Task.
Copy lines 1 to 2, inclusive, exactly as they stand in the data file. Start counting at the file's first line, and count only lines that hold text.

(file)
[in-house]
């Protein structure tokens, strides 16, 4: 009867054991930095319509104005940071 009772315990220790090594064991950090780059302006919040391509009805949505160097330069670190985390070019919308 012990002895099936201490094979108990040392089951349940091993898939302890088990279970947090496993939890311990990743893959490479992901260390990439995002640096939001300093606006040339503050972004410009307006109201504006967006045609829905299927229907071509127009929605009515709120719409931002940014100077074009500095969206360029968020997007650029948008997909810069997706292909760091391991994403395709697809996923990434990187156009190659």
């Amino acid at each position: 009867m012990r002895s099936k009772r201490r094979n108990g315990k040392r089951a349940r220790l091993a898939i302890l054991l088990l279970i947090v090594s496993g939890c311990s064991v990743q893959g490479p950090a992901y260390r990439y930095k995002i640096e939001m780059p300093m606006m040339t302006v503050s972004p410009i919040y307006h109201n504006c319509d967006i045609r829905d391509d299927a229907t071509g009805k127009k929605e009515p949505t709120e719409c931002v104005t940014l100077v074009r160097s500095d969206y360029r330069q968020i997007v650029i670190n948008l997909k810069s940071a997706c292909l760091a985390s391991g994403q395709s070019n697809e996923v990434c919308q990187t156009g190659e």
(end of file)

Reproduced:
[in-house]
């Protein structure tokens, strides 16, 4: 009867054991930095319509104005940071 009772315990220790090594064991950090780059302006919040391509009805949505160097330069670190985390070019919308 012990002895099936201490094979108990040392089951349940091993898939302890088990279970947090496993939890311990990743893959490479992901260390990439995002640096939001300093606006040339503050972004410009307006109201504006967006045609829905299927229907071509127009929605009515709120719409931002940014100077074009500095969206360029968020997007650029948008997909810069997706292909760091391991994403395709697809996923990434990187156009190659």